Given the increased focus and drive to get individuals and businesses creating content on the Zen platform, the Zen team have introduced fact checking measures to ensure the platform doesn’t become a hive of bad information and poor user experiences.
The Zen team are partnering with external bodies.
The first wave of partners are news agencies TASS and Interfax, the online edition of The Bell, and members from the Higher School of Economics, who will be studying and investigating the issue of fake users and bots.
The Fact-Checking Process
The new fact-checking and verification process will take on the below format:
- Zen will send blogger posts to multiple fact checkers in random order.
- It takes 4-8 hours to check one material. At this time, the publication disappears from the feed and is available only by link.
- Partners will check facts, figures and quotes in publications based on open source information.
- Materials in the genre of news, notes, reviews, analytical articles will be checked.
- Personal opinions, experiences, satire and other genres not based on facts will not be verified.
- If the opinions of the partners are divided, and there is no majority, then the publication is not limited. But it will be flagged as possibly containing false information.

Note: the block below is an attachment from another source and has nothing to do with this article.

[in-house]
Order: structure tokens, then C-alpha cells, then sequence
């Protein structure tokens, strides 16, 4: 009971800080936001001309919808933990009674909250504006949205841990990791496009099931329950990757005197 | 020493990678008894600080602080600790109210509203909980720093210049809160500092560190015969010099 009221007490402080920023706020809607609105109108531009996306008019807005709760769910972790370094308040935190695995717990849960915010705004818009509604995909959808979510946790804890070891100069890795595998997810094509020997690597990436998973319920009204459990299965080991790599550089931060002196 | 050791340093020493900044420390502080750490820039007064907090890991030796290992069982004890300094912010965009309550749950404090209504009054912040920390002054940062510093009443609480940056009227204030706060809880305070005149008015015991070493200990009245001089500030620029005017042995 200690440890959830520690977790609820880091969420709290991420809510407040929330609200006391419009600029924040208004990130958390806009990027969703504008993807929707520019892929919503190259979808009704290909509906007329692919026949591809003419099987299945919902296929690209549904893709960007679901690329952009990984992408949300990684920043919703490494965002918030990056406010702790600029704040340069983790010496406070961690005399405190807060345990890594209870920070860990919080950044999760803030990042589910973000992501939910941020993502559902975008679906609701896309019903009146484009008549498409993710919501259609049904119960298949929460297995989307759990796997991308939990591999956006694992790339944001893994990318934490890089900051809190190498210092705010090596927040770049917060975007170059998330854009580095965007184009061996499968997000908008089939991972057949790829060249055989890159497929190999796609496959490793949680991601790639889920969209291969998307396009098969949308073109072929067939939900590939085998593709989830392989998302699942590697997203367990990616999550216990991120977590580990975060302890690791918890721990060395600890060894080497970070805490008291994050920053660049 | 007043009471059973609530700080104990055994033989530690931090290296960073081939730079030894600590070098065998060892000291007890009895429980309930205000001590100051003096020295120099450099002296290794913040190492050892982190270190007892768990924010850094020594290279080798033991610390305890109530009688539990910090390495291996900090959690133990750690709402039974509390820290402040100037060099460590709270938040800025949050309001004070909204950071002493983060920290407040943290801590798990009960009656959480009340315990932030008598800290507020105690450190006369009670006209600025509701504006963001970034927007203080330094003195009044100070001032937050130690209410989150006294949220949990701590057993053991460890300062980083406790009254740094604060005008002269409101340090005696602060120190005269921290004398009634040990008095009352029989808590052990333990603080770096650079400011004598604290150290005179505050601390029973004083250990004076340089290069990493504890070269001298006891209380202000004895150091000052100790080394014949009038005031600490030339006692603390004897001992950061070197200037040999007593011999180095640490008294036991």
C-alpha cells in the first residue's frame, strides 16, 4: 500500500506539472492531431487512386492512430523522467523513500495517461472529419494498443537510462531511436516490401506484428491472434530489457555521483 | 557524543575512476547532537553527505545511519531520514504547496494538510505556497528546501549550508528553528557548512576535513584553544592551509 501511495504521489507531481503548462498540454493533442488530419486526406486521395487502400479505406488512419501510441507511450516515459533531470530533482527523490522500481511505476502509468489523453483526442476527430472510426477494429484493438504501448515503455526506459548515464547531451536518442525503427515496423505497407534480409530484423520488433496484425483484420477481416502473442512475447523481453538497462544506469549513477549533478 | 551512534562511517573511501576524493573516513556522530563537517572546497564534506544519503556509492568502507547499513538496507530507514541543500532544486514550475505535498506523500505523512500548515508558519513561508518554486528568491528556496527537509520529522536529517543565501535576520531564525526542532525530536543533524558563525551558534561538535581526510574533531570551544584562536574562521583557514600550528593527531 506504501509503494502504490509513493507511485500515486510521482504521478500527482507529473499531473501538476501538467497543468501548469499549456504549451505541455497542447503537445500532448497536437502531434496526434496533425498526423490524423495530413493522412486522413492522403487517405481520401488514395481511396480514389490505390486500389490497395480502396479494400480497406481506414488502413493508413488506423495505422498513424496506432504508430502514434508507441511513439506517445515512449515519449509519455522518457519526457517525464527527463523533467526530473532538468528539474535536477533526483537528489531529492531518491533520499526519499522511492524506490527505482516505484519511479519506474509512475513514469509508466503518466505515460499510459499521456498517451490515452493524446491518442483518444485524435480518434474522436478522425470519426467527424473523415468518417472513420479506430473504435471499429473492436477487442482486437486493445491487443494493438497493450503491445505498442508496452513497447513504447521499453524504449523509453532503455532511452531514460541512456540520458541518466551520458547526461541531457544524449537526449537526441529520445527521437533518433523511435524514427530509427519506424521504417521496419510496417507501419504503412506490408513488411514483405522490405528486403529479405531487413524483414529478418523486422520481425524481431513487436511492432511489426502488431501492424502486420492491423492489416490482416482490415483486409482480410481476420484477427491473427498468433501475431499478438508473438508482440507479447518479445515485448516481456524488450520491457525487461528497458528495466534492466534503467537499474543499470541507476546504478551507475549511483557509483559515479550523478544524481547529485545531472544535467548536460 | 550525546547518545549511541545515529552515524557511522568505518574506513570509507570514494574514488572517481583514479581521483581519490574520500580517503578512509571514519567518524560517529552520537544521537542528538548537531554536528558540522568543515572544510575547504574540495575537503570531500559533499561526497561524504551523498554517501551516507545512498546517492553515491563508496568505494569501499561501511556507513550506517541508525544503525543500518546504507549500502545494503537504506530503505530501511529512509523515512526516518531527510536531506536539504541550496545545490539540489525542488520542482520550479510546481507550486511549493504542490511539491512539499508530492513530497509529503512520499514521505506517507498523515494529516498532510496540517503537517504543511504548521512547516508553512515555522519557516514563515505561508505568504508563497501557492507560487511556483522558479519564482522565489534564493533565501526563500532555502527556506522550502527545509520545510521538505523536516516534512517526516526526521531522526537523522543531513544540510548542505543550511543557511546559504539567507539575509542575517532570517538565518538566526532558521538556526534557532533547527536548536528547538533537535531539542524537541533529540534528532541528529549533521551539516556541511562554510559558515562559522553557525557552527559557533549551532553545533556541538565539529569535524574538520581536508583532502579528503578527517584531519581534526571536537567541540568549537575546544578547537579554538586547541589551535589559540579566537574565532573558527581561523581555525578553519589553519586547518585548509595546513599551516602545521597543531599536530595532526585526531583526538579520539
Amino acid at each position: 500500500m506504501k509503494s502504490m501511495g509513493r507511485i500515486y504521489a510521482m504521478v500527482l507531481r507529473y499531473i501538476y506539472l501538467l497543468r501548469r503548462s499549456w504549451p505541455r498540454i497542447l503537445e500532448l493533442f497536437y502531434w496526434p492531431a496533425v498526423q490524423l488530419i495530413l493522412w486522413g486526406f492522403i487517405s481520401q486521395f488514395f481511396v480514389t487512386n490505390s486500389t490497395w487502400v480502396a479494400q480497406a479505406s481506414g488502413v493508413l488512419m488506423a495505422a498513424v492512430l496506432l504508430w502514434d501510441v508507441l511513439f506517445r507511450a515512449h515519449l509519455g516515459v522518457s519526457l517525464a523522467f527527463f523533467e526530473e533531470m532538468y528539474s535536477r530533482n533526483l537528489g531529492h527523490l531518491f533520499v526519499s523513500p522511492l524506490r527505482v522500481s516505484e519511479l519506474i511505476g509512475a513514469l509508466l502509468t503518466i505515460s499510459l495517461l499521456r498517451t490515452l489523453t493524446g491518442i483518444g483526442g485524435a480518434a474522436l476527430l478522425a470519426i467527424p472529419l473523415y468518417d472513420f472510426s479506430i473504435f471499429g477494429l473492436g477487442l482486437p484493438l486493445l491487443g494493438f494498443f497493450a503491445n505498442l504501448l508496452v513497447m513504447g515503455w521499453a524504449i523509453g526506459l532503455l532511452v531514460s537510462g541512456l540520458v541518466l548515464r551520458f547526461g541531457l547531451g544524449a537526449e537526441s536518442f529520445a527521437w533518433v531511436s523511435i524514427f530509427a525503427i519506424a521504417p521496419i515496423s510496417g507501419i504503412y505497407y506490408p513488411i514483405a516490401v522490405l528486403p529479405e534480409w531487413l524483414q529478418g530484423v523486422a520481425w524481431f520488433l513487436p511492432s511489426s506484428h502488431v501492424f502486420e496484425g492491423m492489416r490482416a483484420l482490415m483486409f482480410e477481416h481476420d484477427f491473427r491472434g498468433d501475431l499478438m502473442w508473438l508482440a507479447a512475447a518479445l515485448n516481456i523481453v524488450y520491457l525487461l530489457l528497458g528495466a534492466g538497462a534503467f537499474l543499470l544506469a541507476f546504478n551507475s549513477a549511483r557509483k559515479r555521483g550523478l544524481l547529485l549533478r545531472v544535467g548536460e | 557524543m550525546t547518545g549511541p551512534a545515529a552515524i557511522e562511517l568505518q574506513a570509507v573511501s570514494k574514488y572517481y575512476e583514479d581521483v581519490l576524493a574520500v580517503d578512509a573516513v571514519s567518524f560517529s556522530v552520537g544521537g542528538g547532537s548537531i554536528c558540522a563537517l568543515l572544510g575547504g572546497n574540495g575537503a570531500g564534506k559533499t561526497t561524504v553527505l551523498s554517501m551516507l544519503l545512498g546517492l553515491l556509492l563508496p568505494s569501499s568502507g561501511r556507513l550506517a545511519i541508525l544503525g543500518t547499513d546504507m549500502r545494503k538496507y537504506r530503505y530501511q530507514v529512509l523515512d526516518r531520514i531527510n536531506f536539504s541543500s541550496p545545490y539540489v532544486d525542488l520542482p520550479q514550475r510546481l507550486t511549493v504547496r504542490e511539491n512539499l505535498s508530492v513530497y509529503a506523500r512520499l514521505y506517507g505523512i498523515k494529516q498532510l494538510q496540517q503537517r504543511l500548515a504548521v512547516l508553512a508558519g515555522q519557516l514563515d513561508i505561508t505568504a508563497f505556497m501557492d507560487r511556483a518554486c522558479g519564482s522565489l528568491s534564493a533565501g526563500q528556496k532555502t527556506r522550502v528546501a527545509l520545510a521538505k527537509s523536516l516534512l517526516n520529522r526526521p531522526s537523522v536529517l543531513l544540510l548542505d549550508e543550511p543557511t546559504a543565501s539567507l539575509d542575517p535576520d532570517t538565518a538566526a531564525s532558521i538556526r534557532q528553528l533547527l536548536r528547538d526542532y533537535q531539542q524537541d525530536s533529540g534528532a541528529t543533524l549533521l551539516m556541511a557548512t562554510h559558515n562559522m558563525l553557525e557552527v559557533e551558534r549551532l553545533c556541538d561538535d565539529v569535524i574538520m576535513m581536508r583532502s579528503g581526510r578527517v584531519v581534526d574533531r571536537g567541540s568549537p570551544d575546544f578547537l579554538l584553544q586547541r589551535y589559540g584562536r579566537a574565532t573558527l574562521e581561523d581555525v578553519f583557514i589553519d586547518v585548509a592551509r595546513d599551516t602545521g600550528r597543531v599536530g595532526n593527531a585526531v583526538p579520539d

- If the fact checkers unanimously recognized the facts in the publication as consistent with reliable sources of information, the material is returned to the recommendations feed.
- If all partners agree that the publication is unreliable, then they decide to restrict it. Then Zen stops recommending it or completely removes it, depending on the amount of inaccurate information.
- The author of the material will be able to challenge the decision by providing documents and links confirming the information in the article.
- If a blogger regularly publishes fakes, then he violates our rules and user agreement . Zen can impose restrictions on the entire channel: from removing monetization to completely ending cooperation with the platform.
The Problem Fake News Causes
TLDR: Fake news creates a bad user experience, bad user experience is tied to the source, therefore trust in the source is lost.
When trust is lost, users don’t return – which impacts paid ad revenue on the platform.
Similar fact checking measures have been implemented by the likes of Facebook, The Associate Press, and Reuters over the past couple of years, with an emphasis being placed on authentic content and authentic user experiences.
You can read the full press release from the Yandex Zen magazine here.